In Liberia, African Petroleum said it’s been working since June to amend the terms of its contract and bring in new industry partners for Liberia. However, the company has received little industry interest as a result of the challenging market conditions for exploration activity and the lack of commercial discoveries in Liberia. (11/24)
Argentina’s state-controlled energy company YPF said on Wednesday it plans to continue a pilot shale oil project with Malaysia’s Petronas, announcing an additional $192.5 million joint investment. The two companies put nine wells into production between May 2015 and September of this year, with an initial $165 million investment, YPF said in a statement. In the next phase, they intend to drill ten horizontal wells and build infrastructure to transport shale oil. (11/24)
Argentina is in the preparatory stages for equipping an aging railway and laying new train tracks to service the Vaca Muerta shale play. The $1.2 billion project also includes building more roads and highways. (11/25)
In Argentina earlier this year things had been looking great for oil developers when the government said it would fix domestic crude prices at around $67.50 per barrel — significantly higher than world prices, in a bid to encourage exploration and development across the country. But news late last week suggests those attractive subsidies are now off the table. The government has now backtracked on the crude pricing plan, with the country apparently planning to eliminate higher crude prices immediately. (11/22)
In Cuba, Melbana Energy Ltd. of Australia said Cuba’s national oil company CUPET extended its contract for early exploration efforts in an onshore area called Block 9 by eight months to November 2017. (11/24)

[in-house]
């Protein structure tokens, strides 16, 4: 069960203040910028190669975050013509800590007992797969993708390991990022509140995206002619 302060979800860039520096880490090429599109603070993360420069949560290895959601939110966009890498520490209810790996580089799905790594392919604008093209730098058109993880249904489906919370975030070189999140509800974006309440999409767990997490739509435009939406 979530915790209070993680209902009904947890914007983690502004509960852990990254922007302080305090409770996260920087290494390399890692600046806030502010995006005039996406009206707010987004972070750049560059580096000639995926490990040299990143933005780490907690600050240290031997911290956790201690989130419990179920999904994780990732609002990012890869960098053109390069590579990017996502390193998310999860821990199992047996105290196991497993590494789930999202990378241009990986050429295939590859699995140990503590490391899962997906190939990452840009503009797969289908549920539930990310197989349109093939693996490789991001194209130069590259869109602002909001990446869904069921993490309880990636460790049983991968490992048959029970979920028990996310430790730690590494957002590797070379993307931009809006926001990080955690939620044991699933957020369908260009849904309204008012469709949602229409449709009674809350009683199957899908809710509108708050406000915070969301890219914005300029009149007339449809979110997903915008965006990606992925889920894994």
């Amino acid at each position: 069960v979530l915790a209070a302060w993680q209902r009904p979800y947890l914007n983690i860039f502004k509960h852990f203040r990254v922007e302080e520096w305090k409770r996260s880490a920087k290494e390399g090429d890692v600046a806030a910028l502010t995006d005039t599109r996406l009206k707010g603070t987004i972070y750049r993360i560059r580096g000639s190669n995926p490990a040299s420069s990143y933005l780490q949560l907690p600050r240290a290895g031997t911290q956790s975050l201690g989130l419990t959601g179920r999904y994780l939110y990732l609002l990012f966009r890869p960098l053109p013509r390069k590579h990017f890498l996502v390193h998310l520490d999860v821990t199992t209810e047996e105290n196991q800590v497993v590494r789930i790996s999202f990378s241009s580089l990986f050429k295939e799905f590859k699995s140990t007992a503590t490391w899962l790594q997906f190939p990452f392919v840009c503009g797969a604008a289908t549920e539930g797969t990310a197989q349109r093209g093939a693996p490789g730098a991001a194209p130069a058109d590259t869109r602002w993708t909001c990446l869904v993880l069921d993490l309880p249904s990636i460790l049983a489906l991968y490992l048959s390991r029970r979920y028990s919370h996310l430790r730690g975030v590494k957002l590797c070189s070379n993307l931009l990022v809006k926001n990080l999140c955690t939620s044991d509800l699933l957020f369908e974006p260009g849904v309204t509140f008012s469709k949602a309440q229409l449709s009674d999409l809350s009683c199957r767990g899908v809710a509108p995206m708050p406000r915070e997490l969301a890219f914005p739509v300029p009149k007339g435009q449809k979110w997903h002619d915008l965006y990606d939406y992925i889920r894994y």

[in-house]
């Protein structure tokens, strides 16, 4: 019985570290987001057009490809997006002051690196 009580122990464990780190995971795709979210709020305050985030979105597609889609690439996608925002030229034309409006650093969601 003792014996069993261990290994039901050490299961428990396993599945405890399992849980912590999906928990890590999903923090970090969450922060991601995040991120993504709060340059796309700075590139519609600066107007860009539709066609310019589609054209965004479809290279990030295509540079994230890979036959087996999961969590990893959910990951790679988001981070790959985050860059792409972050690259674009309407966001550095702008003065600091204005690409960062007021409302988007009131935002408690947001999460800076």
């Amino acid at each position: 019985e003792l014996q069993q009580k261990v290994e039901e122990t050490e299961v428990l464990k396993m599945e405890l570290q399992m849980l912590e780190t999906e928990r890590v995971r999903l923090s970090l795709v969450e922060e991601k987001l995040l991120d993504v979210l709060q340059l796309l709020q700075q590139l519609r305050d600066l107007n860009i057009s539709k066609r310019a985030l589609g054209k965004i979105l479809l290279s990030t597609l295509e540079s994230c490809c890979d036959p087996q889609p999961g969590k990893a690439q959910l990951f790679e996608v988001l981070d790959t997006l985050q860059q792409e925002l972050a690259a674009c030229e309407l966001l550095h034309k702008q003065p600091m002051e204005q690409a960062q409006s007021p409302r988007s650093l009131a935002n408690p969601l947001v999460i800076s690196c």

Mexico’s move to implement historic energy reform legislation in December 2013, and follow-up legislation in 2014 that further solidified the comprehensive de-nationalization, provides an unprecedented opportunity for oil companies looking to tap into Mexico’s huge energy potential. (11/22)
The US oil rig count rose by three in the past week to 474, according to Baker Hughes Inc. The oil-rig count has been rising since the beginning of summer. The nation’s gas-rig count rose by two to 118 in the past week. (11/24)
There’s a mismatch of what the US is selling and what growing oil consumers India and China are buying. About 98 percent of the American exports are light crude. Most of China and India’s refining capacity of about 19 million barrels a day is geared to take heavy oil. (11/23)
Keystone pipeline: Advisers to Donald Trump are exploring ways he can green-light the Keystone XL oil pipeline on the day he is sworn into office, including by rescinding a 48-year-old presidential order. The strategy hinges on Trump rescinding a 1968 executive order that put the State Department in charge of permitting border-crossing oil pipelines. (11/24)
The Obama administration is rushing to get a flurry of priorities done before Donald Trump takes office. One of those items was a five-year lease plan from the Department of Interior, for the years 2017 through 2022, which includes territories the federal government plans on auctioning off for oil and gas drilling on the outer continental shelf. On November 18, Interior released its plan, and notably absent from the plan was acreage in the Arctic and Atlantic Oceans. (11/22)
In the Permian Basin, fracking has helped turn it into the nation’s most productive oil field — and the only part of the US where the oil industry continues to expand robustly despite a price slump that began in mid-2014. But the parched Permian Basin is also home to a broad array of rare wildlife, including a significant number of species already considered threatened or endangered. (11/26)
The 2010 Deepwater Horizon oil spill caused widespread land erosion in Louisiana by killing vegetation whose roots kept the land from eroding. After the oil spill had killed the plants, the marshlands lost a lot of land — especially in the shoreline areas that were heavily coated. (11/24)
“Chapter 22:” At Global Geophysical Services headquarters in a Houston suburb, a few employees are winding down what is left of an oil and gas industry data provider that only three years ago had a staff of more than 1,000 and offices around the world. Global Geophysical is a “Chapter 22” company – a term coined by restructuring experts for firms that return to bankruptcy court after their first Chapter 11 overhaul failed to fix their problems. (11/23)